(I can hear Rhys laughing at this point, since he knows that there are few people worse than me for setting weak passwords.)

If you rarely access your account, consider using a service such as AwardWallet to keep track of balance changes. Consider whether it is better having points sitting in Nectar or Avios from a security perspective. It is highly likely that you won’t have problems, but there are things you can do to help yourself.


How to earn Avios from UK credit cards (March 2023)

As a reminder, there are various ways of earning Avios points from UK credit cards.  Many cards also have generous sign-up bonuses!

In February 2022, Barclaycard launched two exciting new Barclaycard Avios Mastercard cards with a bonus of up to 25,000 Avios. You can apply here.

SPECIAL OFFER: Successfully apply for either of the Barclaycard Avios credit cards by 2nd April 2023 and you will be entered into a free draw to win ONE MILLION AVIOS! Full details are on the application forms here (free) and here (paid). This competition is exclusive to Head for Points readers. T&C apply.

You qualify for the bonus on these cards even if you have a British Airways American Express card:

Barclaycard Avios Plus card

Barclaycard Avios Plus Mastercard

25,000 Avios for signing up and an upgrade voucher for spending £10,000 Read our full review

Barclaycard Avios card

Barclaycard Avios Mastercard

5,000 Avios for signing up and an upgrade voucher for spending £20,000 Read our full review

There are two official British Airways American Express cards with attractive sign-up bonuses:

British Airways American Express Premium Plus

25,000 Avios and the famous annual 2-4-1 voucher Read our full review

British Airways American Express

5,000 Avios for signing up and an Economy 2-4-1 voucher for spending £12,000 Read our full review

You can also get generous sign-up bonuses by applying for American Express cards which earn Membership Rewards points.

American Express Preferred Rewards Gold

Your best beginner’s card – 20,000 points, FREE for a year & four airport lounge passes Read our full review

The Platinum Card from American Express

30,000 points and unbeatable travel benefits – for a fee Read our full review

Run your own business?

We recommend Capital On Tap for limited companies. You earn 1 Avios per £1 which is impressive for a Visa card, along with a sign-up bonus worth 10,500 Avios.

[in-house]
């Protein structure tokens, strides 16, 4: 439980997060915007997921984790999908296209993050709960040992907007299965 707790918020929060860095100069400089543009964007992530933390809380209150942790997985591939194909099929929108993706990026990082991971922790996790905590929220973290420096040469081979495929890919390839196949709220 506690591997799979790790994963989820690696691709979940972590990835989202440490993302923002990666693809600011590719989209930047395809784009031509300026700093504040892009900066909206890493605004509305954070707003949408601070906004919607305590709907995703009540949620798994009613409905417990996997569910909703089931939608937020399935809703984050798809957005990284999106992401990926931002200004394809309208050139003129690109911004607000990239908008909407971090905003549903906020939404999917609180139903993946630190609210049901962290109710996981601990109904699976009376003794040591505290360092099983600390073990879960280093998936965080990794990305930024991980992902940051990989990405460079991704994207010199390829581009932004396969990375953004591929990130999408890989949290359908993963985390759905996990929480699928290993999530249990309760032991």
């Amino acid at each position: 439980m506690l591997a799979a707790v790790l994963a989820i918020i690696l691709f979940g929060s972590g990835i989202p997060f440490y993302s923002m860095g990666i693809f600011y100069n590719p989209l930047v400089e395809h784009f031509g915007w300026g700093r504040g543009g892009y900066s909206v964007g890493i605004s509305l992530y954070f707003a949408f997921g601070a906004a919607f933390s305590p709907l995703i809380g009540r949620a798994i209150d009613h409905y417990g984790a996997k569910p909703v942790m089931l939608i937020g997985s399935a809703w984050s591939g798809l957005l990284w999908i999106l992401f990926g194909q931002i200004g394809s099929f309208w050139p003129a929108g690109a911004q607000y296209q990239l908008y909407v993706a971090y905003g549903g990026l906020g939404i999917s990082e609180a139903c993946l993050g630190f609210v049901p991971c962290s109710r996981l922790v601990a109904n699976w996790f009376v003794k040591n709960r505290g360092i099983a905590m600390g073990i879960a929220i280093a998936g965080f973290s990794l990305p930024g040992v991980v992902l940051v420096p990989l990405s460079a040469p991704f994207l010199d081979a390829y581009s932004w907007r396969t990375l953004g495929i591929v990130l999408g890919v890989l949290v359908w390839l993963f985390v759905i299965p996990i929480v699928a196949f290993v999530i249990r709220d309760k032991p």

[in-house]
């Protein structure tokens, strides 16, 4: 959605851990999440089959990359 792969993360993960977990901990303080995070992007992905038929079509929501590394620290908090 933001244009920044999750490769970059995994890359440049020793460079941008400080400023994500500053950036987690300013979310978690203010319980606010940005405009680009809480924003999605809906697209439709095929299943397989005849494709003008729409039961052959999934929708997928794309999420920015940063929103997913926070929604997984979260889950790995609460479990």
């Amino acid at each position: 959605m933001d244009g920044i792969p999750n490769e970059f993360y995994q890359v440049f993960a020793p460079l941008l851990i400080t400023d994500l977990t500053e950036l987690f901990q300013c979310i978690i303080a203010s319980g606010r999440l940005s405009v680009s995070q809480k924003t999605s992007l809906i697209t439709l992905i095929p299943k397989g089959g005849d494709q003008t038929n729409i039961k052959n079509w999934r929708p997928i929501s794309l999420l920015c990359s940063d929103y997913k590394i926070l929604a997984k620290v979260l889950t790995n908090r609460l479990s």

Capital On Tap Business Rewards Visa

Get a 10,000 points bonus plus an extra 500 points for our readers Read our full review

You should also consider the British Airways Accelerating Business credit card. This is open to sole traders as well as limited companies and has a 30,000 Avios sign-up bonus.

British Airways Accelerating Business American Express

30,000 Avios sign-up bonus – plus annual bonuses of up to 30,000 Avios Read our full review

There are also generous bonuses on the two American Express Business cards, with the points converting at 1:1 into Avios. These cards are open to sole traders as well as limited companies.

Until 30th March 2023, the sign up bonus on American Express Business Platinum is increased to 120,000 Membership Rewards points – click here. The bonus on American Express Business Gold is increased to 60,000 Membership Rewards points – click here. T&C apply, see the application forms for details.

American Express Business Platinum

Crazy 120,000 points bonus (to 30th March) and a £200 Amex Travel credit every year Read our full review

American Express Business Gold

60,000 points sign-up bonus (to 30th March) and free for a year Read our full review

Click here to read our detailed summary of all UK credit cards which earn Avios. This includes both personal and small business cards.

Comments (94)

This article is closed to new comments. Feel free to ask your question in the HfP forums.

  • Gtellez says: